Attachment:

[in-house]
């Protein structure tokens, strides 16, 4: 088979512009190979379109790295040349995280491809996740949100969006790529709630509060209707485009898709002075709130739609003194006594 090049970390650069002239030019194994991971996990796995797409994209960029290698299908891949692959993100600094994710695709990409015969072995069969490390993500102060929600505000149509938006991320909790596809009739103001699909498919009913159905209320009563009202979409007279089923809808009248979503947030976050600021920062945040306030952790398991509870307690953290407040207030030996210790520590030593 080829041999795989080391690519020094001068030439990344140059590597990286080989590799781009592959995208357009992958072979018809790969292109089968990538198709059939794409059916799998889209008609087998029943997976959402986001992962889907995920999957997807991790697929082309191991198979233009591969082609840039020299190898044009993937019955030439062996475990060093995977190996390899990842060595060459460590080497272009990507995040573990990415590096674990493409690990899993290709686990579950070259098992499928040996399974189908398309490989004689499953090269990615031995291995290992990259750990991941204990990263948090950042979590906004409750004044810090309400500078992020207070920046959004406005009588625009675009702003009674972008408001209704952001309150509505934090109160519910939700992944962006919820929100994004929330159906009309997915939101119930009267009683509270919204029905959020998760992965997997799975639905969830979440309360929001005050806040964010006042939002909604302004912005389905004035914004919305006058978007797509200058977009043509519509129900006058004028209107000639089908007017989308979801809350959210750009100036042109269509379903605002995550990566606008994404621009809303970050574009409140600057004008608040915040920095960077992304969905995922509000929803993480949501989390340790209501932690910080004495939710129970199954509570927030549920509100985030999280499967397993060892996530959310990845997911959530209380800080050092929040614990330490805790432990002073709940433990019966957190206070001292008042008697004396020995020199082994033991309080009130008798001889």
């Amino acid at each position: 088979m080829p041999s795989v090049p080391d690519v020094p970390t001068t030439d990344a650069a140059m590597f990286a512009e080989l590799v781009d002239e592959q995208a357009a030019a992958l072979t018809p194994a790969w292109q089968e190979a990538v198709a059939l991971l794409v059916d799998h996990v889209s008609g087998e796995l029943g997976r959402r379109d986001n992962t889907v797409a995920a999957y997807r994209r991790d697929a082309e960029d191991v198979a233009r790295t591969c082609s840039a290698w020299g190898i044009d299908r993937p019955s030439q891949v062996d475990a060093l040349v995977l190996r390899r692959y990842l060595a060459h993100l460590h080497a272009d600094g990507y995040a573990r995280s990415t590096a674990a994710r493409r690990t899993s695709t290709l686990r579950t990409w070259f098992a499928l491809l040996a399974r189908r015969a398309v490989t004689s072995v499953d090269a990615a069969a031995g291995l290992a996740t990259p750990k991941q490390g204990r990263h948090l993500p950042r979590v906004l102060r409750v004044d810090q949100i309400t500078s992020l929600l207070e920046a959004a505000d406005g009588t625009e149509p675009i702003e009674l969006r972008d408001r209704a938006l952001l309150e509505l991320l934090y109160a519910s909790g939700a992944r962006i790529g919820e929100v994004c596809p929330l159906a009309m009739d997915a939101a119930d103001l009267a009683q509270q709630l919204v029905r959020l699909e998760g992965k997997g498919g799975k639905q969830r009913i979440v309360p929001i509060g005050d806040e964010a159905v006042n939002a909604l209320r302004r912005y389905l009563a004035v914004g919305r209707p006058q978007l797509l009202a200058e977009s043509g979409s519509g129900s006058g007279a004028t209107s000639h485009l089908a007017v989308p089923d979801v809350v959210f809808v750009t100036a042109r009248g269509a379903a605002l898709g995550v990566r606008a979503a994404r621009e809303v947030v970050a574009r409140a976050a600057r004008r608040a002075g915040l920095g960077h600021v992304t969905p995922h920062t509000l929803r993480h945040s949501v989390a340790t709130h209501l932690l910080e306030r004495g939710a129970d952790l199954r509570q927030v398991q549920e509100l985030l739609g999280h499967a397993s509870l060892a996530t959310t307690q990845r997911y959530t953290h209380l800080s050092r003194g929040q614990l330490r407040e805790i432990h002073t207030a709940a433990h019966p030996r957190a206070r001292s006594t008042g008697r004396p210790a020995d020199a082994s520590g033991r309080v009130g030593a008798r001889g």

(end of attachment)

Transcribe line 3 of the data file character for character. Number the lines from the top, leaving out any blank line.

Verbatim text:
């Amino acid at each position: 088979m080829p041999s795989v090049p080391d690519v020094p970390t001068t030439d990344a650069a140059m590597f990286a512009e080989l590799v781009d002239e592959q995208a357009a030019a992958l072979t018809p194994a790969w292109q089968e190979a990538v198709a059939l991971l794409v059916d799998h996990v889209s008609g087998e796995l029943g997976r959402r379109d986001n992962t889907v797409a995920a999957y997807r994209r991790d697929a082309e960029d191991v198979a233009r790295t591969c082609s840039a290698w020299g190898i044009d299908r993937p019955s030439q891949v062996d475990a060093l040349v995977l190996r390899r692959y990842l060595a060459h993100l460590h080497a272009d600094g990507y995040a573990r995280s990415t590096a674990a994710r493409r690990t899993s695709t290709l686990r579950t990409w070259f098992a499928l491809l040996a399974r189908r015969a398309v490989t004689s072995v499953d090269a990615a069969a031995g291995l290992a996740t990259p750990k991941q490390g204990r990263h948090l993500p950042r979590v906004l102060r409750v004044d810090q949100i309400t500078s992020l929600l207070e920046a959004a505000d406005g009588t625009e149509p675009i702003e009674l969006r972008d408001r209704a938006l952001l309150e509505l991320l934090y109160a519910s909790g939700a992944r962006i790529g919820e929100v994004c596809p929330l159906a009309m009739d997915a939101a119930d103001l009267a009683q509270q709630l919204v029905r959020l699909e998760g992965k997997g498919g799975k639905q969830r009913i979440v309360p929001i509060g005050d806040e964010a159905v006042n939002a909604l209320r302004r912005y389905l009563a004035v914004g919305r209707p006058q978007l797509l009202a200058e977009s043509g979409s519509g129900s006058g007279a004028t209107s000639h485009l089908a007017v989308p089923d979801v809350v959210f809808v750009t100036a042109r009248g269509a379903a605002l898709g995550v990566r606008a979503a994404r621009e809303v947030v970050a574009r409140a976050a600057r004008r608040a002075g915040l920095g960077h600021v992304t969905p995922h920062t509000l929803r993480h945040s949501v989390a340790t709130h209501l932690l910080e306030r004495g939710a129970d952790l199954r509570q927030v398991q549920e509100l985030l739609g999280h499967a397993s509870l060892a996530t959310t307690q990845r997911y959530t953290h209380l800080s050092r003194g929040q614990l330490r407040e805790i432990h002073t207030a709940a433990h019966p030996r957190a206070r001292s006594t008042g008697r004396p210790a020995d020199a082994s520590g033991r309080v009130g030593a008798r001889g």